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  • The Chopping Blog

Butchering Beef for Fun and Profit

Posted by Max on Apr 28, 2023


As you may have noticed, meat prices seem to be getting higher and higher. Every time I go to the grocery store now it seems like it becomes less and less feasible to buy meat (commodity beef shank for over $6/lb? Really?). Like the details of what is beyond the event horizon of a black hole, we may never know the reasons for this. But it might have something to do with the fact that the meat packing industry posted record breaking profits in 2022.

title imageLike most millennials, my budget for groceries (and everything) is limited, and there’s only so many extravagantly priced chicken thighs I can afford to purchase. However there is a way out. If you have the skills, you can save a good deal of money by butchering or ‘breaking down’ whole animals or large portions of them as long as you can afford. To this end, my friend and I decided to split the cost of a forequarter of beef from a local meat processing facility/butcher shop.

A forequarter is pretty much just what it sounds like - one side of the front half of the animal. This piece contains lots of amazing cuts including standing rib, short rib, chuck, brisket, navel, and many many more depending on how you cut it. And since we bought the whole piece we ended up paying around $4.65/lb for the whole thing. That price is good even compared to budget grocery stores like Price Chopper, without even taking into consideration that this beef is from a local farm, and is pasture raised, and grass fed/finished.

Of course, there are some pre-requisites to being able to do this. First, you need to have the skills to break it down (though with some help from YouTube, and the incredible book ‘Butchering: Beef’ by Adam Danforth, and some patience, even relatively novice meat cutters could tackle this). And you have to be able to afford to pay for it all at once. Our piece weighed in at just north of 200 lbs, so our initial layout of cash was just shy of $1000. Nothing to sneeze at, certainly, but with 200 lbs of meat (plus bones and fat, of course) to go around its easier to stomach if you can find other people to split it with. Even split between ten people this is a good amount of meat. You also need the space to store it all. This typically means a lot of freezer space.

By ‘good amount’ of meat I mean absolutely gargantuan. The scale of these things is difficult to convey without seeing it in person, but here it is wrapped up in the back of my Subaru Forester with the seats down.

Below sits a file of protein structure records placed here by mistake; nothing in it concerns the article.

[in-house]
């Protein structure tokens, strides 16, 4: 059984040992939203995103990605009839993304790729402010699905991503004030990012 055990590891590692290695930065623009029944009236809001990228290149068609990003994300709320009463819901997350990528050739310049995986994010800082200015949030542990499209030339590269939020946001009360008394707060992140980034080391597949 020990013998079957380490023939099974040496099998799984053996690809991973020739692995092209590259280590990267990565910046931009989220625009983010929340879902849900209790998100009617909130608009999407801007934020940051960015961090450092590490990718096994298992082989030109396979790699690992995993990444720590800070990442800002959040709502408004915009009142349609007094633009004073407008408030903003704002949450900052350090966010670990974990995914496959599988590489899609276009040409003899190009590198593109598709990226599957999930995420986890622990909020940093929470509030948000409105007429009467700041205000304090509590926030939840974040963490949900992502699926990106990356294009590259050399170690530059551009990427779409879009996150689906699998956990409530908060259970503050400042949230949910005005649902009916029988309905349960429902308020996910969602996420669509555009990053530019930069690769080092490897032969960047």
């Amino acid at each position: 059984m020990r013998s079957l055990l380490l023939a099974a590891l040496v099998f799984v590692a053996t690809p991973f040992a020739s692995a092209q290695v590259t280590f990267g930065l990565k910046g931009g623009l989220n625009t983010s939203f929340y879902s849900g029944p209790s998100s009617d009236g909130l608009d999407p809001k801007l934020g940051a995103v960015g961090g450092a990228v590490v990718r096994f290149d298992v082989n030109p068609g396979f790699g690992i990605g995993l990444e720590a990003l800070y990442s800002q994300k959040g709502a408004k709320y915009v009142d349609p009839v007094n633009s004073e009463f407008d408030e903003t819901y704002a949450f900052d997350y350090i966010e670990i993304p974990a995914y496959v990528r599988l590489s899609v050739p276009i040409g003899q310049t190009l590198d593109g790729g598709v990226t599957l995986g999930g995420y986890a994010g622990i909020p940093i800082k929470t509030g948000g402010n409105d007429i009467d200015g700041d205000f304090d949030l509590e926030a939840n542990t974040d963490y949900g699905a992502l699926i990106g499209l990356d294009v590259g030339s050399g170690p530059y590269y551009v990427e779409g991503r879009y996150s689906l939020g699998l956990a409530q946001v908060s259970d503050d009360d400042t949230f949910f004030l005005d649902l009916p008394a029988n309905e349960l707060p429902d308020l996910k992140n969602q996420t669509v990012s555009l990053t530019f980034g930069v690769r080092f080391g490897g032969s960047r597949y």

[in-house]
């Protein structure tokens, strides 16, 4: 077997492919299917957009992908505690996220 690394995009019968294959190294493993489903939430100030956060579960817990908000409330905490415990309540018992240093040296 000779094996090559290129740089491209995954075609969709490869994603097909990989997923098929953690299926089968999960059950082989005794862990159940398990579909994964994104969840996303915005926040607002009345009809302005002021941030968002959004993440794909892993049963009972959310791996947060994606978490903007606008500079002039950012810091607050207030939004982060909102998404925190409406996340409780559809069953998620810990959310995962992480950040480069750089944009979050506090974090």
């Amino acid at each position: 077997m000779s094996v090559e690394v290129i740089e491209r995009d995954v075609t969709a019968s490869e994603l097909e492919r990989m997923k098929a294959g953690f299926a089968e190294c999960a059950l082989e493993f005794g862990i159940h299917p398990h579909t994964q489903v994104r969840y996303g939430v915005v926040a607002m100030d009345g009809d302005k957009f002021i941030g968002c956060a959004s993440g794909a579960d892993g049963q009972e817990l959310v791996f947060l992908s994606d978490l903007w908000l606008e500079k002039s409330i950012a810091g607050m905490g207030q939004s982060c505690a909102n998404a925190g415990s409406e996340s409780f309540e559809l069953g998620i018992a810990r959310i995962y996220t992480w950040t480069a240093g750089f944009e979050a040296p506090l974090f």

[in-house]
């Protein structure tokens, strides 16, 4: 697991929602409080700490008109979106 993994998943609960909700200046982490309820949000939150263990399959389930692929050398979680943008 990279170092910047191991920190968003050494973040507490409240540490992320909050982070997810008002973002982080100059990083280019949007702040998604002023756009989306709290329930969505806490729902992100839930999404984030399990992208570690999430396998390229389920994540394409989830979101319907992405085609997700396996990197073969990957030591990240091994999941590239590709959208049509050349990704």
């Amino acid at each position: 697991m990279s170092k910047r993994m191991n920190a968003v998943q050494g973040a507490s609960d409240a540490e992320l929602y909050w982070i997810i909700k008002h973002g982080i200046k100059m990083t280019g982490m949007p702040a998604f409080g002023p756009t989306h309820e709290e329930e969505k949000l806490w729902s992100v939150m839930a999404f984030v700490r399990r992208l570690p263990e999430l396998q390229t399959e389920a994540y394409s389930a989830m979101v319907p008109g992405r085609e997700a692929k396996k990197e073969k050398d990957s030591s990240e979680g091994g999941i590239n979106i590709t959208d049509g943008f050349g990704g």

image 1Before we picked it up, I made sure we had everything we would need to break it down set up. This included a prep table, a 6” flexible boning knife, an 11” scimitar style slicing knife, a handheld meat hook, 3 large plastic cutting boards, a bone saw (technically I’m using a Japanese woodworking saw from Lowe's), a bone dust scraper, bins to hold everything, a bucket for sanitizing solution and sanitizer tablets, a copy of the superlative book ‘Butchering: Beef’ by Adam Danforth, a diamond sharpening steel, probably some other stuff I’m forgetting, and—in our case—an extra upright glass door fridge for dry aging.

image 2Again, for scale, here is the forequarter wrapped and unwrapped on the table.

image 3image 4Boning knife for scale 

I won’t bother trying to take you step by step through the whole process because that would take something on the order of 352 pages and hundreds of full color photographs. I know that because that is the length of the spectacular book ‘Butchering: Beef’ by Adam Danforth. Instead, here are some highlights of the process.

image 5The cut separating the chuck end from the rib end. Look how nice this meat is.

image 6The chuck side broken into square cut chuck, brisket, and shank

image 7Butcher’s snacks 

image 8Partially broken square cut chuck exposing half the shoulder blade. This shoulder blade is the size of a baking sheet

 image 9

Some beautiful Denver steaks cut from the chuck

 image 10

The rib primal broken into the standing ribs, and short rib plate

 image 11

A side view of the rib

image 12

image 13Cross sections of the short rib. Look how nice this meat is!

 image 14

The rib and brisket set up in the fridge to begin dry aging.

image 15The same pieces about two weeks into the dry aging process

There is plenty more to share about this process, but I’ll leave it there for now. I won’t say that this is a small or easy undertaking, but if you have the inclination to try it can be incredibly rewarding, and end up saving you a good bit of money in the long term. If this post has you wanting to up your game in the kitchen, including butchery, check out our Culinary Boot Camp . Happy cutting!

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Topics: beef, butchery

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